10 Popular Fantasy Tropes in Film and TV - ScreenCraft (2024)

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Let's explore the most common story and character elements of the fantasy genre!

by Ken Miyamotoon May 22, 2024

10 Popular Fantasy Tropes in Film and TV - ScreenCraft (1)

Fantasy stories represent one of the oldest genres in storytelling, drawing audiences into worlds where the impossible becomes possible through magic and mystical story and character elements. These stories often rely on specific tropes that establish the genre's thematic and narrative foundations.

Here, we explore the top ten movie tropesfound withinfantasy movies, illustrating how each serves the fantasy genre, complete with examples from iconic fantasy movies.

But before we get into these tropes, let’s cover what many of you may be wondering,“What exactly is a trope?”

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What Is a Trope?

A trope is a commonly recurring literary and cinematic rhetorical device, motif, or cliché recognizable and familiar due to its repeated use in certain stories. Tropes serve as storytelling shortcuts that can help set expectations, develop characters, advance the plot, or evoke specific emotions from the audience.

The best tropes are the building blocks of narrative conventions and are often used to quickly convey information or establish themes without elaborate explanation. While tropes can sometimes become predictable or stereotypical, they are also valuable tools for writers to engage with audiences through common understandings of particular characters, plot points, and concepts.

Writers can also use genre tropes to subvert the expectations of the audience by going down different story and character paths.

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'Star Wars: Rogue One' (2016)

10 Fantasy Tropes

Now that we know what tropes are, let’s dive into the top ten tropes found in fantasy movies.

1. The Hero's Journey

This classic narrative structure features a hero who embarks on a quest, faces challenges, and undergoes transformation. Most first learned of the hero’s journey through George Lucas’s science fantasy epic, Star Wars. Lucas spoke highly of his studies in mythology, particularly Joseph Campbell’s work on the monomyth.

Later, as a development executive and screenwriter at Disney, Christopher Vogler embraced his fascination with Joseph Campbell's model of the hero's journey. This led him to write a concise seven-page memo titled A Practical Guide to The Hero with a Thousand Faces, aimed at Disney's development department and new screenwriters.

Vogler later expanded this memo into a comprehensive book, The Writer's Journey: Mythic Structure for Storytellers and Screenwriters, published in 1992. He further refined his ideas in a subsequent book, The Writer's Journey: Mythic Structure For Writers.

In his work, Vogler adapted Campbell’s mythical framework into twelve distinct stages. Below, we provide simplified interpretations of these stages:

  1. The Ordinary World:We see the hero'snormallife at the start of the story before the adventure begins.
  2. Call to Adventure:The herois facedwithan event, conflict, problem, or challenge that makes them begin their adventure.
  3. Refusal of the Call:The hero initially refuses the adventure because of hesitation, fear, insecurity, orany other number ofissues.
  4. Meeting the Mentor:The hero encounters a mentor who can give them advice, wisdom, information, or items that ready them for the journey ahead.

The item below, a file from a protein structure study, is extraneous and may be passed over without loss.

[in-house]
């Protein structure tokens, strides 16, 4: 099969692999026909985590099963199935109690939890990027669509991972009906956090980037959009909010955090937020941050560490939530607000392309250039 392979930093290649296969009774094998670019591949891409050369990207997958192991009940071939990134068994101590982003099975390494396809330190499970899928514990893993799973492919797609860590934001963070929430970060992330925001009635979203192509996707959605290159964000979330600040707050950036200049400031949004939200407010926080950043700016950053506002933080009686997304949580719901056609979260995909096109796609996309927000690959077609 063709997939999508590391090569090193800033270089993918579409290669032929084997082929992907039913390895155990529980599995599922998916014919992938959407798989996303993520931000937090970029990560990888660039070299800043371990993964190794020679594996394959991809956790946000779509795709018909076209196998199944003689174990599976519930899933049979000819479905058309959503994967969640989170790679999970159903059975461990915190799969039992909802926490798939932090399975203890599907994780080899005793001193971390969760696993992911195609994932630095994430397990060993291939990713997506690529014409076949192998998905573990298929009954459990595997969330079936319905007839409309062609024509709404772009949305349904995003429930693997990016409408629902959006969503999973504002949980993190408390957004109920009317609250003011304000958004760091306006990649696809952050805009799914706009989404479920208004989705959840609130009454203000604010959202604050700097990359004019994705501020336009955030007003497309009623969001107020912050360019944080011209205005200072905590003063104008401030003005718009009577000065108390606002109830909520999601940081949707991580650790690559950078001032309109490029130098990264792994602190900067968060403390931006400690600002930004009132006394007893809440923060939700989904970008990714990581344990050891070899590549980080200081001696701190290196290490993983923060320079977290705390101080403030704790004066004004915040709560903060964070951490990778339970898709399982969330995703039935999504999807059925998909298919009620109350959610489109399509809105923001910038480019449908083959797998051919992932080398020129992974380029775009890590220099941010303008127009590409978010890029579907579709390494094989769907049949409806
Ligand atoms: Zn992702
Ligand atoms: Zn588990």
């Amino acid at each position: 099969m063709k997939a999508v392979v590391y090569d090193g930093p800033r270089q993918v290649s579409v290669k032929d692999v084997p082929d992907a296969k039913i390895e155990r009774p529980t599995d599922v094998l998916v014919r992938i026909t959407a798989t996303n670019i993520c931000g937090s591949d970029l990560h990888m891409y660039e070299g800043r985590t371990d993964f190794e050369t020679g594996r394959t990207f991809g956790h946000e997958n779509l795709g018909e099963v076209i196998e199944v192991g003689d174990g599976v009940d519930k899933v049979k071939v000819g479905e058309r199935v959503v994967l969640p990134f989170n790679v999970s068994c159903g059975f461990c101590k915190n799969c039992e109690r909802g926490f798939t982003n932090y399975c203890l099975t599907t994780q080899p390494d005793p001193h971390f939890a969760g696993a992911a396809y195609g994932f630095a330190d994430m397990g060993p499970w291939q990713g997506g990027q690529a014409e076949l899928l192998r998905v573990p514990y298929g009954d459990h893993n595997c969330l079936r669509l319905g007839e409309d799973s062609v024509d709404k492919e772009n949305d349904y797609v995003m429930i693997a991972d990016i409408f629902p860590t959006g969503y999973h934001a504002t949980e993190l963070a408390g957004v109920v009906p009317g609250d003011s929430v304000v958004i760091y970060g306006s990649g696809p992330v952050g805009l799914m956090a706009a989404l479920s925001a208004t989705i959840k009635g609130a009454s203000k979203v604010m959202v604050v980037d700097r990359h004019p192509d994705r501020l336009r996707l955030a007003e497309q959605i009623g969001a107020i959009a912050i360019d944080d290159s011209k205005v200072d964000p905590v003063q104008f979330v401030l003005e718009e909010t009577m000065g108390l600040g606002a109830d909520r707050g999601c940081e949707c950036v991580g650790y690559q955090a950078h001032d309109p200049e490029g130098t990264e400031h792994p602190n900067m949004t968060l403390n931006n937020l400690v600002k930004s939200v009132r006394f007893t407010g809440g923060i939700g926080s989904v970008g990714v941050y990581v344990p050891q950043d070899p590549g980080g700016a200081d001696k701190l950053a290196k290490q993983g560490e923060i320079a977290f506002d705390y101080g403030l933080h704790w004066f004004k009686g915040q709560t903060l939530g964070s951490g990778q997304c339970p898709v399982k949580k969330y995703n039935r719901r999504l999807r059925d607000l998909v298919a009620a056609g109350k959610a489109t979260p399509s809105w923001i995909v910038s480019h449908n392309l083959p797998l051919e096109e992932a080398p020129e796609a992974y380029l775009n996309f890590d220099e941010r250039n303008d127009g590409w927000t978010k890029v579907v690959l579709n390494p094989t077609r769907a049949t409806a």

5. Crossing the Threshold:The hero leaves their ordinary world for the first time and crosses the threshold into adventure.
  6. Tests, Allies, and Enemies:The hero learns therules of the new worldand endures tests, meets friends, and comes face-to-face with enemies.
  7. The Approach:The initial plan to take on the central conflict begins, but setbacksoccur thatcause the hero to try a new approach or adopt new ideas.
  8. The Ordeal:Things go wrongandadded conflictis introduced. The hero experiences more difficult hurdles and obstacles, some of which may lead to a life crisis.
  9. The Reward:After surviving The Ordeal, the hero seizes the sword — a reward that they've earned that allows them to take on thebiggestconflict. It may be a physical item or piece of knowledge or wisdom that will help them persevere.
  10. The Road Back:The hero sees the light at the end of the tunnel, but they are about to face even more tests and challenges.
  11. The Resurrection:The climax.The hero faces a final test, using everything they have learned to take on the conflict once and for all.
  12. The Return:The herobringstheir knowledge or the "elixir"backto the ordinary world.

Since Greek Mythology, the hero’s journey has been the go-to structure trope. Today, most fantasy films follow this structure trope.

Free Download: Exploring the Twelve Stages of The Hero’s Journey

InThe Lord of the Rings trilogy, Frodo Baggins (Elijah Wood) epitomizes the Hero's Journey as he travels from the Shire to Mount Doom to destroy the One Ring, a quest filled with peril and personal growth.

InStar Wars, Luke Skywalker (Mark Hamill) travels from his desert planet of Tatooine to the stars to help the resistance fight against the evil Galactic Empire.

2. The Mentor

Heroes in fantasy films are usually guided by a wiser, older mentor. Yes, this concept is taken from the hero’s journey, but we can’t dismiss the fact that in fantasy films, the mentor is one of the most widely used tropes in the history of the genre.

In the Star Wars original trilogy, Obi-Wan Kenobi (Alec Guinness) and Yoda serve as mentors to Luke Skywalker, teaching him the ways of the Force and guiding him through both internal and external conflicts. Their wisdom is instrumental in Luke's development and eventual success.

In The Lord of the Rings, Gandalf (Ian McKellen) is the ultimate mentor, guiding Frodo through his perilous journey.

3. The Prophecy

In fantasy stories, there’s often a prophecy that foretells the coming of a significant character or event. This is a very common trope in fantasy. It helps launch the hero of the story out of their ordinary world and into a much bigger world where the stakes in life are higher. The hero usually denies the prophecy at first, as do their enemies and allies. This injects more conflict into the story and draws in the audience as they wonder whether the prophecy is true or not. It usually is.